The Heart Is a Sandwich is the kind of book you take along on vacation and leaf through with pleasure. The fruit of the photographer’s chance encounters in Italy, this small book, the size of a paperback novel, retraces Jason Fulford’s peregrinations in twelve photographic stories.
From 2007 to 2022, the American photographer surveyed the streets, workshops, and garages, and assembled the pieces of a large photographic puzzle. Plaster, bronze, marble: the titular cellar in one series is packed with sculpted busts and statues. Next, we discover the messy garage belonging to the photographer Guido Guidi, as well as the Milan studio of the architect Achille Castiglioni. Interested in the creative process, the photographer offers us an unusual access behind the scenes.
A photographic sandwich
The “Rosso Rossi” series is accompanied by notes penned by the Italian architect Aldo Rossi: “This ability to use pieces of mechanisms whose overall meaning is partly lost has always interested me, even in the formal sense. I’m thinking of unity, of a system made up only of fragments brought together.” “Fragments brought together” is a fitting description of Fulford’s work. The angles, the geometric shapes, the sunlight, and especially the industrial pink of the Italian walls, are all elements that dialogue with one another.
Perhaps this is what the photographer meant by the title of his work: the heart is a sandwich that you fill with whatever ingredients you like best. Like the flavor that emerges from the right combination of ingredients, the fragments only make sense together.
This vision is akin to Alain Robbe-Grillet’s in his short-story collection Instantanés. The nouveau-roman writer, who is a great inspiration for Fulford, describes the world as a collection of objects maintained in perpetual motion with respect to one another.
A new visual language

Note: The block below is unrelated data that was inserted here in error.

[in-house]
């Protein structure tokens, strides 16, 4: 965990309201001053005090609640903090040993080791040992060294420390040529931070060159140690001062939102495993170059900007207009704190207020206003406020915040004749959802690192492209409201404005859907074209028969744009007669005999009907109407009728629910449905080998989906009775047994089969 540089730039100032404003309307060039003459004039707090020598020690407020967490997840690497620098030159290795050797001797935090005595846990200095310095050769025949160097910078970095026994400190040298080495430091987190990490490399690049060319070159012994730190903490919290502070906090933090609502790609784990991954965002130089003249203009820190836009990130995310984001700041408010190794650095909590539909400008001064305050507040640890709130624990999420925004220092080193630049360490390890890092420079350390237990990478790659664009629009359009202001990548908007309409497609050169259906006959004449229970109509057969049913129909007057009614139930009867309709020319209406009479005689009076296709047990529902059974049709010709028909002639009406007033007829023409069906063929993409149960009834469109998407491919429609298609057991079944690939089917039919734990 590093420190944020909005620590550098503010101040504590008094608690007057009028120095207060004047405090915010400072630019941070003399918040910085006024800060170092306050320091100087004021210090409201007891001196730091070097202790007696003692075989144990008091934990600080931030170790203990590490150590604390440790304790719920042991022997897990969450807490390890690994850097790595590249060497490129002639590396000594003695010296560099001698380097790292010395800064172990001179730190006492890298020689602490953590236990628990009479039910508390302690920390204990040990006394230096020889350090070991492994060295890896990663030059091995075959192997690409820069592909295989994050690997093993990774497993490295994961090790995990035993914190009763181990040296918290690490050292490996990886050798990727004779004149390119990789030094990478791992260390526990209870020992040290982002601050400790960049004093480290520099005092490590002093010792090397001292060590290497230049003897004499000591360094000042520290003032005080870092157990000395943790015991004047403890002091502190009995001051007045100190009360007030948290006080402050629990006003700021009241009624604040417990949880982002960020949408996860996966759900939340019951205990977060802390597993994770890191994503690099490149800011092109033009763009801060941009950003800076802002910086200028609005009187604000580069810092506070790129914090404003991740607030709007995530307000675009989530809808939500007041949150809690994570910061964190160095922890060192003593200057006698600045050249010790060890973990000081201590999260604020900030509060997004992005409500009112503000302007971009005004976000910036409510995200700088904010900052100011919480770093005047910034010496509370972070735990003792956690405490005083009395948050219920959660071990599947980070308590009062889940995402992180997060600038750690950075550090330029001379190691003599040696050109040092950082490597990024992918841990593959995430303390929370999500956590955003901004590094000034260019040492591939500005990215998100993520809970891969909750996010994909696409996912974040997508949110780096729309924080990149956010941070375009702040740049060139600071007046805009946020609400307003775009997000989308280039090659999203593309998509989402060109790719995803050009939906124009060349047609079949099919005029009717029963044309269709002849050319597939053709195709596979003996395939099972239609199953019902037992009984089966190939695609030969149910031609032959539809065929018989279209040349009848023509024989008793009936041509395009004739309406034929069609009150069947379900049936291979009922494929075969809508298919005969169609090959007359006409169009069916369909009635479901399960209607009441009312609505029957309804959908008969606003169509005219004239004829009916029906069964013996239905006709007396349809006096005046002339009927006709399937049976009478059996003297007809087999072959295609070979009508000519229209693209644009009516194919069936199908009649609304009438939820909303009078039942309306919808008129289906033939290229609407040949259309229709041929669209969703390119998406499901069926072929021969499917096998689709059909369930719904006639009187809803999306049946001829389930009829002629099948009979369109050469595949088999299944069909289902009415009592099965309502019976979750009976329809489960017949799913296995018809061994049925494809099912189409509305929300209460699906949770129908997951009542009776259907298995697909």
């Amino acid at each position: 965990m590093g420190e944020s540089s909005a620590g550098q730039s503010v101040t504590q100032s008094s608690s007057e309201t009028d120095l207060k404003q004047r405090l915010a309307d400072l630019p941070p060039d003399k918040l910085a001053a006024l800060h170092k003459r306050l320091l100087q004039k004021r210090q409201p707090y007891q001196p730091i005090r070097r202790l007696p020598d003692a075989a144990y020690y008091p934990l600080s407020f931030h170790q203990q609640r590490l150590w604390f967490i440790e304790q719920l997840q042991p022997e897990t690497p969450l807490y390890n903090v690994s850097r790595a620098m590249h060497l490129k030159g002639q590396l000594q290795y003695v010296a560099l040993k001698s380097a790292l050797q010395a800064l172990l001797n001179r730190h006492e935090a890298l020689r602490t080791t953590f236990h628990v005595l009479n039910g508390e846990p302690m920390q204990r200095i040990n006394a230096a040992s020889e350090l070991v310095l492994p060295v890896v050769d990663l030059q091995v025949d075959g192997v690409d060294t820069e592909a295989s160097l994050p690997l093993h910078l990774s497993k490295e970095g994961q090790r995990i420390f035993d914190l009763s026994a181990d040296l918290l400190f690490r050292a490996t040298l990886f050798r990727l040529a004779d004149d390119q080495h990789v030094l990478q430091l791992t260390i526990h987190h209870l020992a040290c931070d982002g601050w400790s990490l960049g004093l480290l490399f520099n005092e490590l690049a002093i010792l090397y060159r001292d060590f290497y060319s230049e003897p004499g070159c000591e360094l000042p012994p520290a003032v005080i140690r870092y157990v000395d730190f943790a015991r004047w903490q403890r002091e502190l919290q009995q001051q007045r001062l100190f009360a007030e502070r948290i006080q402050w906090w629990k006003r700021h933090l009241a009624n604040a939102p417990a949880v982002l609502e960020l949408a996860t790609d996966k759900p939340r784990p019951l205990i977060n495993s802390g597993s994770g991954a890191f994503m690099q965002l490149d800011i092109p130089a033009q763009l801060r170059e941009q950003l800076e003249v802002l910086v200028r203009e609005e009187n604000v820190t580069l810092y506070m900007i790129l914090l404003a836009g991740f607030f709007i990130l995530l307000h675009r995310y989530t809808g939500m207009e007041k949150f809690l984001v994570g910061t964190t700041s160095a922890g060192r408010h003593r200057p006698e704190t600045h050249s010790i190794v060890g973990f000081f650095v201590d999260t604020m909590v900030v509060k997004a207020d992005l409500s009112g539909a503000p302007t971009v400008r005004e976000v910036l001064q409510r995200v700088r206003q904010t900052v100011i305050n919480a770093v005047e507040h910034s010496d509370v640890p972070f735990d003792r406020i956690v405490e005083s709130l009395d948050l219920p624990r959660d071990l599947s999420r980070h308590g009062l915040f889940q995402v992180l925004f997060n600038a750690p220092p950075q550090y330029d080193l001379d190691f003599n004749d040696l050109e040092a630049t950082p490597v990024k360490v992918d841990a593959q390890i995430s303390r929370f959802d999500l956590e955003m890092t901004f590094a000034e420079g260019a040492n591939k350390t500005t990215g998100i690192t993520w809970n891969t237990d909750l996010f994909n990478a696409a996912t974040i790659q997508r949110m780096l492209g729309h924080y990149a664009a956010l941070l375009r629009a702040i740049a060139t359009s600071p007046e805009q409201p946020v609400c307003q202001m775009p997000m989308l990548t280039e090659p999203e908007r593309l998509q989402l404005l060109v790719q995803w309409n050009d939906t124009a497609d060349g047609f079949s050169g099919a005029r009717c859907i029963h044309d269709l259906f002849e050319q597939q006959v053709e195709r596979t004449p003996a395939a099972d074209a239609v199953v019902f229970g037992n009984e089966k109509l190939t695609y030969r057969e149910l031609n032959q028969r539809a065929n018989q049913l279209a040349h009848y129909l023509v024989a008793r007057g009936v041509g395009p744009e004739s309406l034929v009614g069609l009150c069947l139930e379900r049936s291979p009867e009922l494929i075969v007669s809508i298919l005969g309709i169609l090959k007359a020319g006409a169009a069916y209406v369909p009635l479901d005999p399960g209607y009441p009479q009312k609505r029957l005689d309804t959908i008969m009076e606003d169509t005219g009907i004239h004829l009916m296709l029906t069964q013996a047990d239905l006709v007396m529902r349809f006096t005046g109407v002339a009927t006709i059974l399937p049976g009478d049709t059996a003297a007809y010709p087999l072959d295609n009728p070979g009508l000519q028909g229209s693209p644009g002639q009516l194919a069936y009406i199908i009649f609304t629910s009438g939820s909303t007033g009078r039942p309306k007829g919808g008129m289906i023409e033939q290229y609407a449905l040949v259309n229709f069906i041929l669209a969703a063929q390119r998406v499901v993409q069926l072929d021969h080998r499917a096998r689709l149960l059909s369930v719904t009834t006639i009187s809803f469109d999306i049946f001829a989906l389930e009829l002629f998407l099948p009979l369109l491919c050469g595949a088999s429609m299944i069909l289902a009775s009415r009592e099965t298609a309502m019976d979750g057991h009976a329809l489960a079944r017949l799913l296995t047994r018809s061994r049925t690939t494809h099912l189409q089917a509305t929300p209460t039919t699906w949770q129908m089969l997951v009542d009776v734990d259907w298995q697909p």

To understand Fulford’s world, you need to know how to read his images. Done in 6×6 format, they interact, evolve, and function together. To decipher them, you need time and practice, like learning a foreign language. The visual language Fulford develops is similar to Robbe-Grillet’s: it represents immediate, spontaneous writing, with descriptions that go straight to the point, without further explanations.
The viewer is plunged into the photographer’s perspective, cleaving close to the lens.
Like Picture Summer on Kodak Film (2020), The Heart is a Sandwich is a kaleidoscopic book, a puzzle in images, a game without instructions. Fulford writes his world in images. His stories are told without subtext, open to a multitude of interpretations.
The series “Metamorfosi” records his experiments on a coppia ferrarese, a small, twisted bread produced in the province of Ferrara. First, the bread is hand-made at the bakery Panificio Perdonati. Then, the pastry, which almost seems to have its own individuality, begins to move around and is sunbaked on the windshield of a car. We follow it until its mold is cast by artisans, and the Italian specialty is transformed into a rigid bronze sculpture. Combining performance, humor, and the art of innuendo, Fulford’s images are proof that photography can be fun.
Jason Fulford, The Heart is a Sandwich, MACK, 320 pp., £35.